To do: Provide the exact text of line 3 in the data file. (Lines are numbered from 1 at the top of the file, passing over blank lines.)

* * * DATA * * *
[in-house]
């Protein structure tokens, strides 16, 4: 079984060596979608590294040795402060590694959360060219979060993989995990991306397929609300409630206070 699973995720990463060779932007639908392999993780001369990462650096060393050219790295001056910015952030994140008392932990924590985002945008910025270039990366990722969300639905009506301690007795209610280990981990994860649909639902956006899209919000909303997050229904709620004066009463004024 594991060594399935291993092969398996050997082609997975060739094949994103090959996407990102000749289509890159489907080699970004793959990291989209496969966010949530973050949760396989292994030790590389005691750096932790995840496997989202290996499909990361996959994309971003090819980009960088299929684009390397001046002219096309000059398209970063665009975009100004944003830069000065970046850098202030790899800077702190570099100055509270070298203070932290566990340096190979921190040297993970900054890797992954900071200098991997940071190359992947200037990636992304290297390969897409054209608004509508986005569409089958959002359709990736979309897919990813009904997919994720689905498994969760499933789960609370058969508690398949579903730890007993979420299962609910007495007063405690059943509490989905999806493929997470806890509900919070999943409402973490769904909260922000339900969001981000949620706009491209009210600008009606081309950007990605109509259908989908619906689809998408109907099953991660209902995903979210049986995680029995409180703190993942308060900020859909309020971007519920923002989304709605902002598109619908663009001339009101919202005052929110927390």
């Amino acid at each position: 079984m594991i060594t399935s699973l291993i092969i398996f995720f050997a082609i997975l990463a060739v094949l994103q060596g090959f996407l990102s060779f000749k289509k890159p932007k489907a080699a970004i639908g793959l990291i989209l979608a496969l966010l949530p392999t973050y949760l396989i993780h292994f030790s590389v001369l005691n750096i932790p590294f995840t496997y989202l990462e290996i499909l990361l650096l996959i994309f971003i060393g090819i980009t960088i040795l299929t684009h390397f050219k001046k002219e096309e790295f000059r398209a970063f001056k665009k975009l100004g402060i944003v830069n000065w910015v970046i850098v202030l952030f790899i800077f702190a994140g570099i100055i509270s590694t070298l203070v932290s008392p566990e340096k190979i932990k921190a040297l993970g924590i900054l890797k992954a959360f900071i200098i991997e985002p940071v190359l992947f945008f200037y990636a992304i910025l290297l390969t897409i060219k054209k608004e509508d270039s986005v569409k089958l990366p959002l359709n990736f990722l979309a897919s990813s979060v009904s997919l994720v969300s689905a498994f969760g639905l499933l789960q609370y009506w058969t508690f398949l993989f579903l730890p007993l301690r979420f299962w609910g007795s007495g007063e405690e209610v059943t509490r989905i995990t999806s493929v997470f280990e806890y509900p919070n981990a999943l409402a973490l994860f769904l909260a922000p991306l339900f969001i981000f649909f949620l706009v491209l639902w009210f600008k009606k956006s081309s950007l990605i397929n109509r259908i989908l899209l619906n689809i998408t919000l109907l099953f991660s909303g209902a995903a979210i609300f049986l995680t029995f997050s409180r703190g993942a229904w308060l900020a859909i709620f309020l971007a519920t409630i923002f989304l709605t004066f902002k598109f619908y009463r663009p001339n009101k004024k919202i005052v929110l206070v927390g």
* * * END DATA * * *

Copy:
């Amino acid at each position: 079984m594991i060594t399935s699973l291993i092969i398996f995720f050997a082609i997975l990463a060739v094949l994103q060596g090959f996407l990102s060779f000749k289509k890159p932007k489907a080699a970004i639908g793959l990291i989209l979608a496969l966010l949530p392999t973050y949760l396989i993780h292994f030790s590389v001369l005691n750096i932790p590294f995840t496997y989202l990462e290996i499909l990361l650096l996959i994309f971003i060393g090819i980009t960088i040795l299929t684009h390397f050219k001046k002219e096309e790295f000059r398209a970063f001056k665009k975009l100004g402060i944003v830069n000065w910015v970046i850098v202030l952030f790899i800077f702190a994140g570099i100055i509270s590694t070298l203070v932290s008392p566990e340096k190979i932990k921190a040297l993970g924590i900054l890797k992954a959360f900071i200098i991997e985002p940071v190359l992947f945008f200037y990636a992304i910025l290297l390969t897409i060219k054209k608004e509508d270039s986005v569409k089958l990366p959002l359709n990736f990722l979309a897919s990813s979060v009904s997919l994720v969300s689905a498994f969760g639905l499933l789960q609370y009506w058969t508690f398949l993989f579903l730890p007993l301690r979420f299962w609910g007795s007495g007063e405690e209610v059943t509490r989905i995990t999806s493929v997470f280990e806890y509900p919070n981990a999943l409402a973490l994860f769904l909260a922000p991306l339900f969001i981000f649909f949620l706009v491209l639902w009210f600008k009606k956006s081309s950007l990605i397929n109509r259908i989908l899209l619906n689809i998408t919000l109907l099953f991660s909303g209902a995903a979210i609300f049986l995680t029995f997050s409180r703190g993942a229904w308060l900020a859909i709620f309020l971007a519920t409630i923002f989304l709605t004066f902002k598109f619908y009463r663009p001339n009101k004024k919202i005052v929110l206070v927390g």